The History of Wine

Wine is fermented juice, usually of grapes. Grapes are farmed, picked and crushed, with the juice of the grape set to ferment. The fermentation process converts the fruit sugars into alcohol. Wine consumption began in the ancient world, with evidence of winemaking as far back as the neolithic era, Georgia, 6000 BC. The earliest, functioning ‘winery’ was unearthed in Armenia , where in 2007, researchers from UCLA located the oldest winery to date, complete with Jugs, cups and a wine press.

white and red wine

The ancient Romans spread their love of wine throughout Europe. As the Roman legions expanded their foothold across Europe, their wine went with them. As their empire grew, so did their vineyards. The vineyards seen in Modern day Italy, Germany, Portugal, Spain and France, are the result of this Roman influence.


Most people associate wines with grapes, when in truth, wine can be made from any fruit. Fruit wines are created from fruits such as plums, pineapple, dandelion, and peach. In the Philippines, for example, they have a wine that is made from bananas.


Wines come in color variations of red and white. After pressing, the grape juice is white. White wines then have their skins removed so they have no contact with the juice, which creates a clear, lighter wine. In red wine, the skins of the grape are not removed, so the wine retains a red coloring. This is also why red wine contains more healthy antioxidants than white wine, as antioxidants are found within the skin of the grape.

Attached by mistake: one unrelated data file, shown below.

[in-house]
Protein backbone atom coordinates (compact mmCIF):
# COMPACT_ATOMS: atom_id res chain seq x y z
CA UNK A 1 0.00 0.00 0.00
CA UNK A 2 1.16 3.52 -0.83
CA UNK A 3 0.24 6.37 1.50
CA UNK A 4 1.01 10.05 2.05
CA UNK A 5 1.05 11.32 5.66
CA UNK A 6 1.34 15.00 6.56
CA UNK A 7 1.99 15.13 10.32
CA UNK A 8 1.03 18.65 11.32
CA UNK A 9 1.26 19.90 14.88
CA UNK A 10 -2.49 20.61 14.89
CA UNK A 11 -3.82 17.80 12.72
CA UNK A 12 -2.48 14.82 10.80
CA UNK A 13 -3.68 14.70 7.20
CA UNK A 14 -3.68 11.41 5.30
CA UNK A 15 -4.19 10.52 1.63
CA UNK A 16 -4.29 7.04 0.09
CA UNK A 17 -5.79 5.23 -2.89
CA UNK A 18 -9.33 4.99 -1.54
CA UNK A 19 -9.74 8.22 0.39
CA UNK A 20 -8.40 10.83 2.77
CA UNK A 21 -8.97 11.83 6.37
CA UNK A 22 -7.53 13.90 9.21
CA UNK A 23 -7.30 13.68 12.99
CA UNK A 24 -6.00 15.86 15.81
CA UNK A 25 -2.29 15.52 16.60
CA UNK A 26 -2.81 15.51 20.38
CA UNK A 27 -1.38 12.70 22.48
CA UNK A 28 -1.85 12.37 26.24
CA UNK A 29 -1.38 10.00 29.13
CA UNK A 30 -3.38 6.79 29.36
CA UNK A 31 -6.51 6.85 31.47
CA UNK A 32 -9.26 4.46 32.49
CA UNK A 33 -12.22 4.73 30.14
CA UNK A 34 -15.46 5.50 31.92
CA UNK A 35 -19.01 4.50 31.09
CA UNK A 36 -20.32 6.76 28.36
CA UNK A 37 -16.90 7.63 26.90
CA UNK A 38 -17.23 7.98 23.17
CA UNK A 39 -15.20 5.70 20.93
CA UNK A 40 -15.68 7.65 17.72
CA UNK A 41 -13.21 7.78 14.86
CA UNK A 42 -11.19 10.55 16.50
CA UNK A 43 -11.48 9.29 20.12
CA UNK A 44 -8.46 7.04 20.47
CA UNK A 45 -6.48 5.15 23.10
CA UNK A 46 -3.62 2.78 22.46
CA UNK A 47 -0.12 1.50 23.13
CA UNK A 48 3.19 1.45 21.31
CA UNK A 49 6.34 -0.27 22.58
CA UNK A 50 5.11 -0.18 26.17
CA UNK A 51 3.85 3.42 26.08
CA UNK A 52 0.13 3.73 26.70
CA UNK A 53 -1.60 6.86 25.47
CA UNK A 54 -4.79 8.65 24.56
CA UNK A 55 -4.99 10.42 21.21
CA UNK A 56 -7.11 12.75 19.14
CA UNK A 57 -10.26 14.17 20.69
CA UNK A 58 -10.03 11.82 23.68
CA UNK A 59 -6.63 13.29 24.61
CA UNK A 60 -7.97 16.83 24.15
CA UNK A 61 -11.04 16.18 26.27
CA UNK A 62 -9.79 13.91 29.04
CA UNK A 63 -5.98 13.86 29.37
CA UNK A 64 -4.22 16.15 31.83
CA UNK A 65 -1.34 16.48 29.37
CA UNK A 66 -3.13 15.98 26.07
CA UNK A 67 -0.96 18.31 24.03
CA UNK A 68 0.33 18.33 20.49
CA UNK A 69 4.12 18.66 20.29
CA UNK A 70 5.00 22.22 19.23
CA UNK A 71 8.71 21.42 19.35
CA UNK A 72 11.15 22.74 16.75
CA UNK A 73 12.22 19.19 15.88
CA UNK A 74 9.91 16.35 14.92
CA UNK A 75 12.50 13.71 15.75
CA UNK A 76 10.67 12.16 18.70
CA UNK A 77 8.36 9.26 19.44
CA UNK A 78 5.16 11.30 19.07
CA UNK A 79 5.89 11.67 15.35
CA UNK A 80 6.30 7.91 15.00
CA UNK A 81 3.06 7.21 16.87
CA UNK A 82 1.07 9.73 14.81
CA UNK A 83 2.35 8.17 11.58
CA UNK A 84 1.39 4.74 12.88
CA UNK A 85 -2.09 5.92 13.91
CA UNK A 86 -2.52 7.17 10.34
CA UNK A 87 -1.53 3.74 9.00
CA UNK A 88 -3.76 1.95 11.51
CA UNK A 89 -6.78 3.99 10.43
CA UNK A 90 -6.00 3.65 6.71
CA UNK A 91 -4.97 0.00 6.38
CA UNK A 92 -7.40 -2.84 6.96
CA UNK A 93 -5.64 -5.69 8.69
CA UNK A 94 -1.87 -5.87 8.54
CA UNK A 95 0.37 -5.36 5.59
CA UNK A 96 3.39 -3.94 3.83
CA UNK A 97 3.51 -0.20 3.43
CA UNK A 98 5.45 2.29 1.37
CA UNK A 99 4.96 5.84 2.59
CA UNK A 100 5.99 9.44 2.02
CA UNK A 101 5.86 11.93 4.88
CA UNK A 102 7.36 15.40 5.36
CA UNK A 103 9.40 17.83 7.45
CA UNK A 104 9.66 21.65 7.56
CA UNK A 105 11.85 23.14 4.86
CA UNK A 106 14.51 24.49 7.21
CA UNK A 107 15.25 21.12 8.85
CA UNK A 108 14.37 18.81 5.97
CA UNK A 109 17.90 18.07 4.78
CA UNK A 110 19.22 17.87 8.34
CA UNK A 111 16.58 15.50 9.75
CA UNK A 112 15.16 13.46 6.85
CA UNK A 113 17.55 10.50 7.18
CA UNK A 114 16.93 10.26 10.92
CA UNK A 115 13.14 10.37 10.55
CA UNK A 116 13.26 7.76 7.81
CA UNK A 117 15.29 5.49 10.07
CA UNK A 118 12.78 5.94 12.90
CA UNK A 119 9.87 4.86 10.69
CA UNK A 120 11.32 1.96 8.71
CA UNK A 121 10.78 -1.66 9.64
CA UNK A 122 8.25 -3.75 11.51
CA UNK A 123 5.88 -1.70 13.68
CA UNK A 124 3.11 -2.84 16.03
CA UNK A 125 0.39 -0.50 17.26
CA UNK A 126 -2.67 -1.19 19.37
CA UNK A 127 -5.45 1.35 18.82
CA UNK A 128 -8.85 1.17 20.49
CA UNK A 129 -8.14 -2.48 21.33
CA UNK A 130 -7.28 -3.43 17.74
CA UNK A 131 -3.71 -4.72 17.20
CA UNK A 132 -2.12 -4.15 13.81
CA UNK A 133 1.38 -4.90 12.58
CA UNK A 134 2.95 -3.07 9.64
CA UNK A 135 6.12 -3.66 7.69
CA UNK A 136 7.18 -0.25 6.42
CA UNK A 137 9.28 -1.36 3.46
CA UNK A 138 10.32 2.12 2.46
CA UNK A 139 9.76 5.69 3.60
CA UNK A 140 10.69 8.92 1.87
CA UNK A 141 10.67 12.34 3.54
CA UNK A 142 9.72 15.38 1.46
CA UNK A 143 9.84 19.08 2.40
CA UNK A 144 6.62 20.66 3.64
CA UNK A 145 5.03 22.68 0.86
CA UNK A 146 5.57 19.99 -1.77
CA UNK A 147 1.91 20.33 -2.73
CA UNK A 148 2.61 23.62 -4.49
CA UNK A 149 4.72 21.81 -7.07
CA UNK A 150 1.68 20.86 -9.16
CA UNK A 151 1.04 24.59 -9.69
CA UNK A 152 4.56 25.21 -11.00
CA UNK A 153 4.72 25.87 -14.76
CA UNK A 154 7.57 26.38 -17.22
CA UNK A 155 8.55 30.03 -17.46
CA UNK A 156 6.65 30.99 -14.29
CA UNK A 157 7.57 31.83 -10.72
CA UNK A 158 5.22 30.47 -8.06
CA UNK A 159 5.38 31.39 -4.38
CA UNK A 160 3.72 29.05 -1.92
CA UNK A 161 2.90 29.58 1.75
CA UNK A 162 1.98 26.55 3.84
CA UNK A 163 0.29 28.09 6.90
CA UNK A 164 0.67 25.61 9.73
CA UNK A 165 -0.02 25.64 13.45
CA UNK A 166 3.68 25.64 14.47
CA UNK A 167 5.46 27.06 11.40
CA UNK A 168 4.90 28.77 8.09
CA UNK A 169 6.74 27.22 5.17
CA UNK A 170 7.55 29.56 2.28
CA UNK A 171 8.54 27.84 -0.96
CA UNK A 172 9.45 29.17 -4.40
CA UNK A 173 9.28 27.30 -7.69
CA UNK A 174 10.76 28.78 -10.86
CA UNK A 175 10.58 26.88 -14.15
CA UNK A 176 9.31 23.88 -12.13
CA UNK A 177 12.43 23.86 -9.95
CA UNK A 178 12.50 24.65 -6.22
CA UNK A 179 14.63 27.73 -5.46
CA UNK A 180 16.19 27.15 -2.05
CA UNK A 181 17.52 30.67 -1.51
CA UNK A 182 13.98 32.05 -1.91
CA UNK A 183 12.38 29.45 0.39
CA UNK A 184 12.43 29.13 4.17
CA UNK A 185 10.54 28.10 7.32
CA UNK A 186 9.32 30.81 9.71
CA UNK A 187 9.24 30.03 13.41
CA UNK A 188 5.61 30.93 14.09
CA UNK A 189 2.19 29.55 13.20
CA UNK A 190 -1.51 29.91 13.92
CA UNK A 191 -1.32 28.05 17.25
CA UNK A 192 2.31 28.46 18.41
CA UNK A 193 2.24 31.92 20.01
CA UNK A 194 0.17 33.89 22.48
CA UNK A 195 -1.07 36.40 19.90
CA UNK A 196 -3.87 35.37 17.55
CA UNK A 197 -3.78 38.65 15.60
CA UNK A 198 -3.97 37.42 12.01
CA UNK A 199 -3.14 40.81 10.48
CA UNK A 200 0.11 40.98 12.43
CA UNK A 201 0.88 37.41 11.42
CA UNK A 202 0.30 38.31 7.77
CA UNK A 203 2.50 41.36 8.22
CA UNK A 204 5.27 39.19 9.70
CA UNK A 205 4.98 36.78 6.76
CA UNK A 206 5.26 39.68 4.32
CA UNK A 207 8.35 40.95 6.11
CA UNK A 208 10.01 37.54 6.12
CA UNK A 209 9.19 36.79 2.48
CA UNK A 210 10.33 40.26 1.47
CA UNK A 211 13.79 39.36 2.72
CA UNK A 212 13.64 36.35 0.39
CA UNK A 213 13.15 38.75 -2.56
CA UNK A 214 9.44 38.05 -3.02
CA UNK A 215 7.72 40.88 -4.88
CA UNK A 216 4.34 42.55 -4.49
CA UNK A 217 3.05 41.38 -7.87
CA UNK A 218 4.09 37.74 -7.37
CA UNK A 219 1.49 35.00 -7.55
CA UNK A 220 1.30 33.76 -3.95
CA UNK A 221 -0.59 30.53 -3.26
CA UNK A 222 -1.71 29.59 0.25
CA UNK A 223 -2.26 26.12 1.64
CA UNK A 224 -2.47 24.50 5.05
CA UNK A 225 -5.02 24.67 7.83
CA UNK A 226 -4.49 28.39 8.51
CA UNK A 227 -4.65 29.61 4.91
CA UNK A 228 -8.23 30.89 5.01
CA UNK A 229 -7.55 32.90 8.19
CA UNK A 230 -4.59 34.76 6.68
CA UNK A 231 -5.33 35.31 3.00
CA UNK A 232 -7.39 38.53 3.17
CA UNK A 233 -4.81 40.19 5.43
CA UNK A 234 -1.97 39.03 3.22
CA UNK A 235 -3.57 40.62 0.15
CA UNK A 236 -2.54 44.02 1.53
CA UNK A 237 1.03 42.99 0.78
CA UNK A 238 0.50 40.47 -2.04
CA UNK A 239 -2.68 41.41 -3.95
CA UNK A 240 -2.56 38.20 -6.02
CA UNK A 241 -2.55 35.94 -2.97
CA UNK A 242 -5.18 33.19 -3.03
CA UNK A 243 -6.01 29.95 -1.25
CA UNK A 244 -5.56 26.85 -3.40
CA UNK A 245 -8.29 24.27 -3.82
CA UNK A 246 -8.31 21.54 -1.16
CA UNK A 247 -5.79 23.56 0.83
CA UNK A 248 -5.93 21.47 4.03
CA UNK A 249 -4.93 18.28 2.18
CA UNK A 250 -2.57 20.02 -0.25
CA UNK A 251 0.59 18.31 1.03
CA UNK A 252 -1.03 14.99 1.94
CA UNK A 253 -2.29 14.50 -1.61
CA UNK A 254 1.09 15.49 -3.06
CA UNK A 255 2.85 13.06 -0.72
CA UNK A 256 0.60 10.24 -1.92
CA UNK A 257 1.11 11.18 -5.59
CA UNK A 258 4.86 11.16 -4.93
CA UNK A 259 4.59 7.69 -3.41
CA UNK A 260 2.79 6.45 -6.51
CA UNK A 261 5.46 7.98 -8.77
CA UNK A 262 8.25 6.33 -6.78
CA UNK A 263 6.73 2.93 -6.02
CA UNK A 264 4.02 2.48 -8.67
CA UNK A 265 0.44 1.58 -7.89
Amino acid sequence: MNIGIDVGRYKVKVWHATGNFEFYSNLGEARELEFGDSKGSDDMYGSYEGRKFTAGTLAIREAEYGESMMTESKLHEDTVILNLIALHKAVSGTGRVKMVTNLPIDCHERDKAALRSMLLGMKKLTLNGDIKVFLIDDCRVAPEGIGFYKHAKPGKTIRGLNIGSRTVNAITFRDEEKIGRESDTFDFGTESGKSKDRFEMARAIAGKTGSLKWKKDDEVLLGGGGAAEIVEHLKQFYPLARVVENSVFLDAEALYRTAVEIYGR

Wines can be sweet or dry. To make a sweet wine, grapes are harvested later in the season. The riper the grape, the more sugar it contains. Another method involves interruption of the fermentation process which results in halting the sugar into alcohol conversion. When the alcohol level is high, the sugar is low, and vice versa. Dry wines, have little or no sugar left after the fermentation cycle.


Another variety of wine, is the ‘fortified wine’. A fortified wine is one where additional alcohol, such as brandy, has been added to the wine during fermentation. Fortified wines can by dry or sweet. Some common types of fortified wines include Sherry, Port and Madeira.


Wines can be sparkling or still. Sparkling wines are wines that have an abundance of carbon dioxide added, which results in the ‘fizz’ or effervescence. Champagne is a sparkling wine that comes from Champagne France. Therefore, all Champagnes are sparkling wines, but not all sparkling wines can be called Champagne. Still wines are those wines that do not have the addition of carbon dioxide, thus no effervescence.

In short, wines have been part of human history since our ancient days. Wine has been carried into wars, celebrated at festivals and entertained kings and queens at table. Today, advancements in the fermentation process as well as creation of different varieties ensures wine lovers a host of pleasurable tastings to come.